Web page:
Presence of God


Anyone who studies revival (or if you prefer – outpourings of the Holy Spirit) finds that although they may differ greatly, they have certain features in common. First, they involve an intense presence of the Holy Spirit that moves people deeply. People don't just learn about God – they literally feel God and are powerfully transformed by His holy presence. The Bible says, "In Your presence is fullness of joy," and this is the case when God pours out His Spirit.


Second, and this is the result of the presence of God, there is something one revival historian called "divine magnetism." People are drawn to the meetings as though by a giant magnet. You can hardly keep them away. Most pastors see their biggest problem as "How do I get more people in the door." They preach every Sunday to the same faithful folks and see very few visitors. And of those visitors, most go away and never return. Sometimes they try gimmicks such as offering free gifts, attempting to be funnier or tell more interesting stories, or using slide shows with eye-catching graphics and animated video clips. And this can work – a little. But in many cases, despite all that they do, the people stay away in droves. And these pastors pray constantly, "Lord, send the people in."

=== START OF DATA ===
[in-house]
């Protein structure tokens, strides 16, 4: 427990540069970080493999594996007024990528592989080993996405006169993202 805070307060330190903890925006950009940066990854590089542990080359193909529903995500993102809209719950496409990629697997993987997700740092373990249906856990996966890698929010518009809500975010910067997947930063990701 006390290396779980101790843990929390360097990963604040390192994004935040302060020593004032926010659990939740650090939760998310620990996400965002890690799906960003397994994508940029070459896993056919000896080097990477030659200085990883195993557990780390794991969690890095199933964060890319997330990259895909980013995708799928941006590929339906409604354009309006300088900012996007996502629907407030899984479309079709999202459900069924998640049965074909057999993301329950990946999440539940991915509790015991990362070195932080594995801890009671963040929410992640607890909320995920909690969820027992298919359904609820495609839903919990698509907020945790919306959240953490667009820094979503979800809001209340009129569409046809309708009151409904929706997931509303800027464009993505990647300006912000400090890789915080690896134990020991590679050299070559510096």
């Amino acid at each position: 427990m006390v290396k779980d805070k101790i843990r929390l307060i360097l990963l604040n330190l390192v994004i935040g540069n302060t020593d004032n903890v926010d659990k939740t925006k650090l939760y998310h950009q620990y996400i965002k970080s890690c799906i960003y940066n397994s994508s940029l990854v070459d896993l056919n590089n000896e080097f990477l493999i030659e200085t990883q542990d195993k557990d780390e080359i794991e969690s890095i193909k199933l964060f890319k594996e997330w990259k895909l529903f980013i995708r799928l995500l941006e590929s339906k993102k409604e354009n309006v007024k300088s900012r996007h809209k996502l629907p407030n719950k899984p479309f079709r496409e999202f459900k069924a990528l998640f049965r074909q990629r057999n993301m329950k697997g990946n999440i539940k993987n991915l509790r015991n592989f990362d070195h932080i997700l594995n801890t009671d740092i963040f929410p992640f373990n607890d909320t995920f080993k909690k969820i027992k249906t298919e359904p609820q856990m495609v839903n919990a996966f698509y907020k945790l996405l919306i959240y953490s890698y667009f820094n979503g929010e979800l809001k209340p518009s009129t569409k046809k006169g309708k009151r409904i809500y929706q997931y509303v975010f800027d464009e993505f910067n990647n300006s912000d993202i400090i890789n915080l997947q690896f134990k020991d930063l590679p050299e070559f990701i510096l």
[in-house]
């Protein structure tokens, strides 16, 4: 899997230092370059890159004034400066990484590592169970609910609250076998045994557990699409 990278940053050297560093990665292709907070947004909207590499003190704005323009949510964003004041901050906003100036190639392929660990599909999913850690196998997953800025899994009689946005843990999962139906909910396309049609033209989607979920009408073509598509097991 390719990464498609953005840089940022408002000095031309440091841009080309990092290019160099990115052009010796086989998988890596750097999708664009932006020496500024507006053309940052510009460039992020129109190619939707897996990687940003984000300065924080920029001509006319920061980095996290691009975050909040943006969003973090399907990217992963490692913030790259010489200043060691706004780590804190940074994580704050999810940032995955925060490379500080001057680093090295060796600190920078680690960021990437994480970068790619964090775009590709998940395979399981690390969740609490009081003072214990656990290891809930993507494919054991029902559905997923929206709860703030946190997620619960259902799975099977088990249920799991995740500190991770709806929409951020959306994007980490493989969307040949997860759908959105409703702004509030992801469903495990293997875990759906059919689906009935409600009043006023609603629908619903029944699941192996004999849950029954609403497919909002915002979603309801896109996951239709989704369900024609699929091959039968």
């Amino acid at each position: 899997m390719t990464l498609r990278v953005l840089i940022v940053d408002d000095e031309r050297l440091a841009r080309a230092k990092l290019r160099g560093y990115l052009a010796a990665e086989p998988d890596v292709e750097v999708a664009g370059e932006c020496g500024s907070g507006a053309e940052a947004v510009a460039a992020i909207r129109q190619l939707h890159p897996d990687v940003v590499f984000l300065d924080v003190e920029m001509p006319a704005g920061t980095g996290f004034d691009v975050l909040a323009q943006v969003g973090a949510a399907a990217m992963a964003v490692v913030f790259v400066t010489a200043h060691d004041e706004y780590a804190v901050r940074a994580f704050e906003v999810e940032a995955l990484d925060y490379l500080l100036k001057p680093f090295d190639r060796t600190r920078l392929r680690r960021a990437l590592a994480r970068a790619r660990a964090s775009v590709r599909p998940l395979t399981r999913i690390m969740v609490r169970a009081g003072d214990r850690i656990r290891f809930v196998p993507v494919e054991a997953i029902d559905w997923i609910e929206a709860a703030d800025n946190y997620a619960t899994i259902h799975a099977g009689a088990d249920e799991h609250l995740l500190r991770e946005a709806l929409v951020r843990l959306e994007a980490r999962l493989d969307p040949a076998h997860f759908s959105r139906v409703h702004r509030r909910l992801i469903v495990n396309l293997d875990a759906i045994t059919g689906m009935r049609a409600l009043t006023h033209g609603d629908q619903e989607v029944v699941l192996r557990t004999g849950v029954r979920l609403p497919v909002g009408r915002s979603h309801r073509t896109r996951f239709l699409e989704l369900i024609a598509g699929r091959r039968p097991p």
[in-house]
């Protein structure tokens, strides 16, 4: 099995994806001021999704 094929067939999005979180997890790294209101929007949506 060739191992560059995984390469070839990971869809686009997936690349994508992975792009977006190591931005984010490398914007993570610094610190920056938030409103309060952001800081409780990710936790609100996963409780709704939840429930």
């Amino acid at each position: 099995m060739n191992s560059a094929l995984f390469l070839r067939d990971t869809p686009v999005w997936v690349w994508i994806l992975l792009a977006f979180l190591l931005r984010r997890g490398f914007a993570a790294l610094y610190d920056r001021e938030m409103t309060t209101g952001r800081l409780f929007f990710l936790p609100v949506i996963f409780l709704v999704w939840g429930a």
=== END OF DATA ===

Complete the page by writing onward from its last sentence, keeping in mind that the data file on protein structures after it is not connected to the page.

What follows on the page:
When God pours out His Spirit, getting a crowd is the least of your worries. People may find it dull to hear about God or learn about God but to literally feel God, and sense His love and presence is another matter. In a genuine move of God people will come from all over. Once a spiritual fire has started in a church or a college or a community, people will come from everywhere just to watch it burn.


A third feature of a genuine outpouring of the Holy Spirit is a conviction of sin. In the presence of God, people begin to feel bad about the sin patterns that have governed their lives. Left on their own, they can justify their sin and immorality, but in the presence of God there is no room for debate, and often you will hear some of the most powerful and even shocking confessions of sin by broken-hearted people. And these confessions often add spiritual fuel to the fires of revival, as people become convinced: "God is surely at work here."


There are other marks of a revival such as growing churches and half-hearted Christians becoming suddenly totally committed to Christ. The overall effect of revival is exactly what the word suggests: people, colleges, churches, and communities become revived.


Church Born in Revival